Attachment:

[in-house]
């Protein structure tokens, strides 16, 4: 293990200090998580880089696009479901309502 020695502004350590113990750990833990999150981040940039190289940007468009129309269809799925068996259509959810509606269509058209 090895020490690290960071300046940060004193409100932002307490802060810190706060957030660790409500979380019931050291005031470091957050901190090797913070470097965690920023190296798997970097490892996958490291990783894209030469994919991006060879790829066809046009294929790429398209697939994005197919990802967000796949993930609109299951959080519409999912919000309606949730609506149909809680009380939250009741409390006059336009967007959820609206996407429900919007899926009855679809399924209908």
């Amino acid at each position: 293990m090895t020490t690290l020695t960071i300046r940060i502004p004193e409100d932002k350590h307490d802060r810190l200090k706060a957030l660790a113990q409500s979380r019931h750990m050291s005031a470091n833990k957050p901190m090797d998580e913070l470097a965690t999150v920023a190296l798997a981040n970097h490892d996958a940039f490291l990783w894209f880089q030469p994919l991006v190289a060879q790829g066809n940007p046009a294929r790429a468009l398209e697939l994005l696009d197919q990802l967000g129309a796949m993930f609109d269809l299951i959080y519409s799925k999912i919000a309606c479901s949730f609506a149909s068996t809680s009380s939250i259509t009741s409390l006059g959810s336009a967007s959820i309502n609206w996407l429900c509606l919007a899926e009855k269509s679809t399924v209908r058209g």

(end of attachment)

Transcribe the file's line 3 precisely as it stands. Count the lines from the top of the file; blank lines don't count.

């Amino acid at each position: 293990m090895t020490t690290l020695t960071i300046r940060i502004p004193e409100d932002k350590h307490d802060r810190l200090k706060a957030l660790a113990q409500s979380r019931h750990m050291s005031a470091n833990k957050p901190m090797d998580e913070l470097a965690t999150v920023a190296l798997a981040n970097h490892d996958a940039f490291l990783w894209f880089q030469p994919l991006v190289a060879q790829g066809n940007p046009a294929r790429a468009l398209e697939l994005l696009d197919q990802l967000g129309a796949m993930f609109d269809l299951i959080y519409s799925k999912i919000a309606c479901s949730f609506a149909s068996t809680s009380s939250i259509t009741s409390l006059g959810s336009a967007s959820i309502n609206w996407l429900c509606l919007a899926e009855k269509s679809t399924v209908r058209g």